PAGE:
Florida GOP Gov. Rick Scott wants a similar law in his state, and Republican U.S. Sen. Marco Rubio of Florida is reportedly preparing a federal version. Snyder said he talked with Scott and other peers at a recent National Governors Association meeting in Washington, D.C., and those conversations “made an impact” on him.

Senate Minority Leader Jim Ananich, D-Flint, agrees with Republicans who say the state could do more to enhance school safety, suggesting a $50 million budget line for security improvements. But he also supports the idea of a red flag law to remove guns from people who pose an immediate threat to themselves or others.

“You look at what happened in Florida, and there were multiple signals raised that showed there were problems (with the shooter),” Ananich said. “Obviously, we have to have strong due process in that before we take away someone’s rights, even if it is temporary, but I think that should be part of the equation.”

State Rep. Robert Wittenberg introduced a red flag-type bill last year, but the measure has languished in committee for nine months without a hearing in the GOP-controlled House.

The Oak Park Democrat met Wednesday morning with House Judiciary Chairman Jim Runestad, R-White Lake Township, and was set to meet with Snyder’s office later in the day.

“Unfortunately, it took a tragedy for people to really start talking about it,” Wittenberg said, noting he is willing to consider changes to the bill to address concerns. “I’m hoping that people come around.”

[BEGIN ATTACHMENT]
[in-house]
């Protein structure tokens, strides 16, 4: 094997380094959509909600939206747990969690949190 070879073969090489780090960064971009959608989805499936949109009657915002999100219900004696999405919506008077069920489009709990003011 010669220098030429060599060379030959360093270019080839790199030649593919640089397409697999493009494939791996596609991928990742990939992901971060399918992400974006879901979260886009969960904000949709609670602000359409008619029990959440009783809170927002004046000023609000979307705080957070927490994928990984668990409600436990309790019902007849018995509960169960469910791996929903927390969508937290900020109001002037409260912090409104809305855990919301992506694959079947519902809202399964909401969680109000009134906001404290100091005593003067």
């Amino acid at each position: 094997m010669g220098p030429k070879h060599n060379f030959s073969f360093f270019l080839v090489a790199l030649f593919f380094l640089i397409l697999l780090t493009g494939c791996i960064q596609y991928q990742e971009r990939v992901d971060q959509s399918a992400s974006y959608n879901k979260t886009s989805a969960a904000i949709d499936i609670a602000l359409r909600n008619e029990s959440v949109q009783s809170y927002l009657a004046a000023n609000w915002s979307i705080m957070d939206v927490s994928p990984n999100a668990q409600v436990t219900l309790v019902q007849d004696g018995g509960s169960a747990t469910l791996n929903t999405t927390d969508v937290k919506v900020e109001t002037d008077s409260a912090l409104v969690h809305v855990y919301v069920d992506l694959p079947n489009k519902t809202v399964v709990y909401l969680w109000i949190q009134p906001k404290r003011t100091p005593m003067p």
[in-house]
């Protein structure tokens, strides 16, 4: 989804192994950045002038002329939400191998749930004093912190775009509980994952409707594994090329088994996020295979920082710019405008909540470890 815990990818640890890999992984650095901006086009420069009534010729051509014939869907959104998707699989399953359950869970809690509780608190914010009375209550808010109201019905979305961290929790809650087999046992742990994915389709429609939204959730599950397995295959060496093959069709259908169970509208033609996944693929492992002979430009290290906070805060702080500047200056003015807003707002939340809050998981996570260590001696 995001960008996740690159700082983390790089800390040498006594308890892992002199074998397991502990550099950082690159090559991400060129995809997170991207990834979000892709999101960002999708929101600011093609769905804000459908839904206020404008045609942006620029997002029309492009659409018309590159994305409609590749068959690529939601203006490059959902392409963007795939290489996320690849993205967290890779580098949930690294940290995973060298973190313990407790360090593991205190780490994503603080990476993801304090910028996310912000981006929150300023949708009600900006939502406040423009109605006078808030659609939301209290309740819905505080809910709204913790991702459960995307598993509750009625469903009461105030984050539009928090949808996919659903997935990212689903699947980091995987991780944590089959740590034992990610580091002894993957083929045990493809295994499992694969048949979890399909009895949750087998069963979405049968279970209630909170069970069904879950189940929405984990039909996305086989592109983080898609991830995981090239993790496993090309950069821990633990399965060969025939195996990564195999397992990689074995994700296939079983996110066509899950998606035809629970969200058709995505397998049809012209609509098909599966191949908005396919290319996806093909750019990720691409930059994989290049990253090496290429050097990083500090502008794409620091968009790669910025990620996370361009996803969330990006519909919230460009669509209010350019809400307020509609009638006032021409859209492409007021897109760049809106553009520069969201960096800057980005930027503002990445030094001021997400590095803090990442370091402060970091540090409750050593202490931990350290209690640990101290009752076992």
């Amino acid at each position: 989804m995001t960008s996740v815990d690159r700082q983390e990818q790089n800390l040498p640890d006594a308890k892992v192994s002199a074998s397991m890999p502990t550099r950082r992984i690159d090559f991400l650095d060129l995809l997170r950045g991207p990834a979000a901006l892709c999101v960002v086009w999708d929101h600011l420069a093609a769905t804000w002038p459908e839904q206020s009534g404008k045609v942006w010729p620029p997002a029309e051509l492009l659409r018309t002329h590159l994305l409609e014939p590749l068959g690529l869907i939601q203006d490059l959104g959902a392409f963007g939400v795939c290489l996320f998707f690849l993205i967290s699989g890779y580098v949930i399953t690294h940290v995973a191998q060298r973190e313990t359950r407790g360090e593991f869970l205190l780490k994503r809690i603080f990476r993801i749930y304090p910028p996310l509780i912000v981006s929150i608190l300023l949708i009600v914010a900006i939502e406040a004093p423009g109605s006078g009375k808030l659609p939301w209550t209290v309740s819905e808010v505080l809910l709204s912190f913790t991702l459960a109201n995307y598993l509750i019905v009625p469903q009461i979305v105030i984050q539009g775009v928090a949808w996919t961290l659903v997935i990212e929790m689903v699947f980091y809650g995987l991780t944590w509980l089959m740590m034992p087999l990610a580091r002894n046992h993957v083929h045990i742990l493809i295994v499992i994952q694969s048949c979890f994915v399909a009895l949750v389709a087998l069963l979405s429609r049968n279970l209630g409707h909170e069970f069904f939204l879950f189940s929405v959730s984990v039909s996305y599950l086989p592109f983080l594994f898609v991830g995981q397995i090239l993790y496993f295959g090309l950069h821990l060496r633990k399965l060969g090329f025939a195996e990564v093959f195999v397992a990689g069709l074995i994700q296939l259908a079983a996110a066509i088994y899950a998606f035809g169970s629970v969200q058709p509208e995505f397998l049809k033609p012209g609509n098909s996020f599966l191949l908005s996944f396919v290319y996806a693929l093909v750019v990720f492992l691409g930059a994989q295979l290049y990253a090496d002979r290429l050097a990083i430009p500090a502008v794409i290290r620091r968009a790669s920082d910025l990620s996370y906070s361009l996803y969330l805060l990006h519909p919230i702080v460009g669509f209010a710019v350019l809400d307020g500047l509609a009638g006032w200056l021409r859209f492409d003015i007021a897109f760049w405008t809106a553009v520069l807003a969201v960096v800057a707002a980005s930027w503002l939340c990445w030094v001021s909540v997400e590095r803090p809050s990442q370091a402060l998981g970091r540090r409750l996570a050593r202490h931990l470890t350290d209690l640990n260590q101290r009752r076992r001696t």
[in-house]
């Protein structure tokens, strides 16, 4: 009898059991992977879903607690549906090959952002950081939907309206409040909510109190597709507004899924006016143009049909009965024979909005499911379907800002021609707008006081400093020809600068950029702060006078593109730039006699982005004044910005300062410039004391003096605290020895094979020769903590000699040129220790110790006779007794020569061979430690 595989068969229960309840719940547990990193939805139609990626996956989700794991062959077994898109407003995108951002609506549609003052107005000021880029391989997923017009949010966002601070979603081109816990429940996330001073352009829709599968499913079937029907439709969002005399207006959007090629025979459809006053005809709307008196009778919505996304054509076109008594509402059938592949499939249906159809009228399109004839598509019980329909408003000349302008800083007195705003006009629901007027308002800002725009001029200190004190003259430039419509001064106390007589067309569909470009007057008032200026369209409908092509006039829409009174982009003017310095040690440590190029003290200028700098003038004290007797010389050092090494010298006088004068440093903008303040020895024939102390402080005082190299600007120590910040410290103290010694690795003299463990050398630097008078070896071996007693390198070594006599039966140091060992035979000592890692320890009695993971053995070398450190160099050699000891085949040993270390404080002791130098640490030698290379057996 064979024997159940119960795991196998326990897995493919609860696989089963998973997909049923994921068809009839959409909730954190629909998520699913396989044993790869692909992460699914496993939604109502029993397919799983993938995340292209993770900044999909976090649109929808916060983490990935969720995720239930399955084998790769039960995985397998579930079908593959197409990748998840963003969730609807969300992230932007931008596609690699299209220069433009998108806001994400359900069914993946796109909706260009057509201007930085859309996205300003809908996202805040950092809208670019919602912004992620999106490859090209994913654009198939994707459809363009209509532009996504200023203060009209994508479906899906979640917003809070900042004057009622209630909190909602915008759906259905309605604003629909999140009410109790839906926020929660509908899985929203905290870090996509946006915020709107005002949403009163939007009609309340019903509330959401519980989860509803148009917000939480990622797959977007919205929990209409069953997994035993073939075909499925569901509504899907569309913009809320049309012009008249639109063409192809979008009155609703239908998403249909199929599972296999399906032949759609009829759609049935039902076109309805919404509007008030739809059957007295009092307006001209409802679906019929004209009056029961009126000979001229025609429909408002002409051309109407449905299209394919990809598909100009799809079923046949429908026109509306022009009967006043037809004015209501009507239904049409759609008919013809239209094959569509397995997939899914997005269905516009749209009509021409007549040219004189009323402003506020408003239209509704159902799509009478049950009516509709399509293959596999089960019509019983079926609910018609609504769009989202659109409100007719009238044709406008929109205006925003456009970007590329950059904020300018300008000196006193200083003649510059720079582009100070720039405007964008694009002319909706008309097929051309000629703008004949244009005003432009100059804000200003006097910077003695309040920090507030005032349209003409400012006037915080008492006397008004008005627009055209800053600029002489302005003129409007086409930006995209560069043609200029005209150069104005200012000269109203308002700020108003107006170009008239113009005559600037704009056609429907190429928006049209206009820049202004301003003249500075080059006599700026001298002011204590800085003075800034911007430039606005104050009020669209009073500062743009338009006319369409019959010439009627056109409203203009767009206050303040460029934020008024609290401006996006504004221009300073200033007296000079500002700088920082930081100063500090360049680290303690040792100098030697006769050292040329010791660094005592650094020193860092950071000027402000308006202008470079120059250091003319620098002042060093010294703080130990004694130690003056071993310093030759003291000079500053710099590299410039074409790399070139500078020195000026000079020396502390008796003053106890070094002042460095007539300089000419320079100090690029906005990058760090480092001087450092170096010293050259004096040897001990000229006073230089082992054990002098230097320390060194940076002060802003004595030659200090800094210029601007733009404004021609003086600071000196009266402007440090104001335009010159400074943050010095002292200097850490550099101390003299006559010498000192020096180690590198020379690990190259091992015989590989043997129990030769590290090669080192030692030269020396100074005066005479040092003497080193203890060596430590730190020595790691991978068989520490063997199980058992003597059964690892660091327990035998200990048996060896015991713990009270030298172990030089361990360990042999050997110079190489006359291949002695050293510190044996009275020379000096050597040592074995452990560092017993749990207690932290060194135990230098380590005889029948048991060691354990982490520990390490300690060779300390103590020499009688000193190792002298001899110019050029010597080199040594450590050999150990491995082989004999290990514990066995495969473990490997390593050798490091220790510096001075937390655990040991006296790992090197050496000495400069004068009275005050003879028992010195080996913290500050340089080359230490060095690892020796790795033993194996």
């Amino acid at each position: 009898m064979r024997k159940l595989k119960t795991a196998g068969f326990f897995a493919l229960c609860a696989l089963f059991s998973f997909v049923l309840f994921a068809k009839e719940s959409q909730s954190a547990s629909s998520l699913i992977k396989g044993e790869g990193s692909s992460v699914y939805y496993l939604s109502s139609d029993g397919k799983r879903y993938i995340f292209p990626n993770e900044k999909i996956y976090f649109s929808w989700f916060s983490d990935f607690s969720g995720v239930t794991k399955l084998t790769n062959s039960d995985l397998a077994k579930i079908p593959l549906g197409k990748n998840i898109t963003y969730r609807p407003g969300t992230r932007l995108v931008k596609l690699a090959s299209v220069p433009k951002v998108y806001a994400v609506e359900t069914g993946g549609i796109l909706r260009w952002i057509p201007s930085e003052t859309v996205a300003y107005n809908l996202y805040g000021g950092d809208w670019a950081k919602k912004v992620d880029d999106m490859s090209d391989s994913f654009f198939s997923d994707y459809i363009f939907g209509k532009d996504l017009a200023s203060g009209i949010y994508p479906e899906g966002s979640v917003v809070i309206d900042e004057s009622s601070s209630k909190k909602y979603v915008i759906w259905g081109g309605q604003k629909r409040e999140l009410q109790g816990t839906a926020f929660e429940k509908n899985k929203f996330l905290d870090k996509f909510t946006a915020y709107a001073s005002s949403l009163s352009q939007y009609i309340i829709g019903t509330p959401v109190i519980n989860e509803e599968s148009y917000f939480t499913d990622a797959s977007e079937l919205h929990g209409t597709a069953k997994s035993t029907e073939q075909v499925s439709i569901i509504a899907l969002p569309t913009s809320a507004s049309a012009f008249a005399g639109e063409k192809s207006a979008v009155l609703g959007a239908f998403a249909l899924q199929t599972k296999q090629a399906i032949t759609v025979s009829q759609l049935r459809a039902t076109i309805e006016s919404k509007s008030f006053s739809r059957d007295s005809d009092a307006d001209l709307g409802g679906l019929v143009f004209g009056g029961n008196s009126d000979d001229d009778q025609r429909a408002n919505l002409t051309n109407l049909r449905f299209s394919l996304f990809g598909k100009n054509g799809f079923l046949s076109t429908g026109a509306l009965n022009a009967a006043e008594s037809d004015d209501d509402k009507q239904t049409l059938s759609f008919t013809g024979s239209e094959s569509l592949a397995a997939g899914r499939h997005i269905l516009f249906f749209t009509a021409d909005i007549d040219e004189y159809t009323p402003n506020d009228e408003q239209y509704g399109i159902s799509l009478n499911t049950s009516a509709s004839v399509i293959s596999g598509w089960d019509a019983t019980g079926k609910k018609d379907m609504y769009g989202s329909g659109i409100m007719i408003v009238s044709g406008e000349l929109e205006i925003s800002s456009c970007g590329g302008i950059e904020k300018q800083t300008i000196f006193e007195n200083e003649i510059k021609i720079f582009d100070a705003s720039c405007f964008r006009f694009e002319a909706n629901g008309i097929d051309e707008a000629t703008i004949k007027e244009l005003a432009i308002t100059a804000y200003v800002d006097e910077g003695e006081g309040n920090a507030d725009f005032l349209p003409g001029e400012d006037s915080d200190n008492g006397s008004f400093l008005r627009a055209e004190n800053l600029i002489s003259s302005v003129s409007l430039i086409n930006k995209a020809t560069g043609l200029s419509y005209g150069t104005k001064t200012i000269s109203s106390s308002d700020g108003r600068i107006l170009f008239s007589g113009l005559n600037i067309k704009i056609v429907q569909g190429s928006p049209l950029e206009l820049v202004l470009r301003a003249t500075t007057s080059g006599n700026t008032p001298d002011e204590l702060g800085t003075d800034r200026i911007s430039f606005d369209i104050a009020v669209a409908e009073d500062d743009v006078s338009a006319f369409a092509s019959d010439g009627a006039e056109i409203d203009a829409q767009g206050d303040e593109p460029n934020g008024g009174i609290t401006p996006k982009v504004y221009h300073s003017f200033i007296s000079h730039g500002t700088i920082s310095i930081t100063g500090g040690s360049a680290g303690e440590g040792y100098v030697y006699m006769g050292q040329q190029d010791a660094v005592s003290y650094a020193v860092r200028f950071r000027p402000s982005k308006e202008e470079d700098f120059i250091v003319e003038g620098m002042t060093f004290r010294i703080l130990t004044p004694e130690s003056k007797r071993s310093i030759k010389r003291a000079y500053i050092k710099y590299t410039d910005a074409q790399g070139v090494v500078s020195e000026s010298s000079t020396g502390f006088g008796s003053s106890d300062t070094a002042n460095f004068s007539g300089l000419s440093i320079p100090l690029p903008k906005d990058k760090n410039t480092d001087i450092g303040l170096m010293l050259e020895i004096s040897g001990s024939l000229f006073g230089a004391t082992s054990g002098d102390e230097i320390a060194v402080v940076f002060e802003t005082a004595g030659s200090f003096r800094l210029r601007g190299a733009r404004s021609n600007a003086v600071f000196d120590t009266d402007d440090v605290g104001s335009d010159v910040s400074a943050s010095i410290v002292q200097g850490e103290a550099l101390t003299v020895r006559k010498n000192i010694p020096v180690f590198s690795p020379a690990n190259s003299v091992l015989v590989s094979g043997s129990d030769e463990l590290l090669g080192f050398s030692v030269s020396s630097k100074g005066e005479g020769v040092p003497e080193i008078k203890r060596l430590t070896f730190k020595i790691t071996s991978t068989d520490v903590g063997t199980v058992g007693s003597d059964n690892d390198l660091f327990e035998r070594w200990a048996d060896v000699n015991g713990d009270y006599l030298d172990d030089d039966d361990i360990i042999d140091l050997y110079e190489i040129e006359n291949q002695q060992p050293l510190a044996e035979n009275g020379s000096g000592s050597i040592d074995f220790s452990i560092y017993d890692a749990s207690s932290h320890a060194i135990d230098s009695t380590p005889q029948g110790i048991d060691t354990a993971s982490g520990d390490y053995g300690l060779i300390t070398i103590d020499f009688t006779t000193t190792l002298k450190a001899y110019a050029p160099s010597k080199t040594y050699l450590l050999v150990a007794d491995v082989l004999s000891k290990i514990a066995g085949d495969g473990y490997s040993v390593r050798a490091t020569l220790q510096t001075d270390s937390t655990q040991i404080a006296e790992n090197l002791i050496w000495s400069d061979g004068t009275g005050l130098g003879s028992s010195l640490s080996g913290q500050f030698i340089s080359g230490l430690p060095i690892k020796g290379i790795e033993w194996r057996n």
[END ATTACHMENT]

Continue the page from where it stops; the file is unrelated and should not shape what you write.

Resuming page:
The proposed “extreme risk protection order act” would allow police, family members others who have a “close relationship” to ask a judge to allow authorities to seize firearms from an individual if “there is reasonable cause to believe” that person “poses a significant risk of personal injury to himself or herself by possessing a firearm.”

Runestad said he is willing to explore the idea but thinks the bill, as currently written, “is fraught with issues.”

The second-term Republican is developing legislation that would allow specially trained teachers and staff to access weapons in schools, which are generally considered gun-free zones.

Runestad said he envisions willing school employees would be able to use a fingerprint to unlock a weapon that could be used in the event of an active shooter.

“People have a misconception that this would be mandated,” he said. “This would be permissive — they would have permission under certain circumstance. If the district doesn’t want to do this, they don’t have to.”

Snyder has not weighed in on the pending teacher proposal but said at a recent Politico conference that “I don’t think having more guns is a good thing.”

While supporters say allowing trained school employees to carry weapons could help deter shooters, Ananich argued arming “the lunch lady and the day care worker and stuff like that is the wrong direction.”

Democrats last week renewed their calls for universal background checks on any gun purchase, an attempt to close a so-called “gun show loophole” that allows some private rifle sales without a permit.

House Speaker Tom Leonard, R-DeWitt, said last week he had not yet reviewed many of the gun-related proposals but noted he has heard law enforcement concerns with the red flag concept. He said he is focused on long-planned mental health reforms.

It’s ... a delicate balance. We need to make sure that law abiding citizens who do not suffer from mental illness are not getting caught up and having their constitutional rights trampled on,” he said.

Associated Press contributed.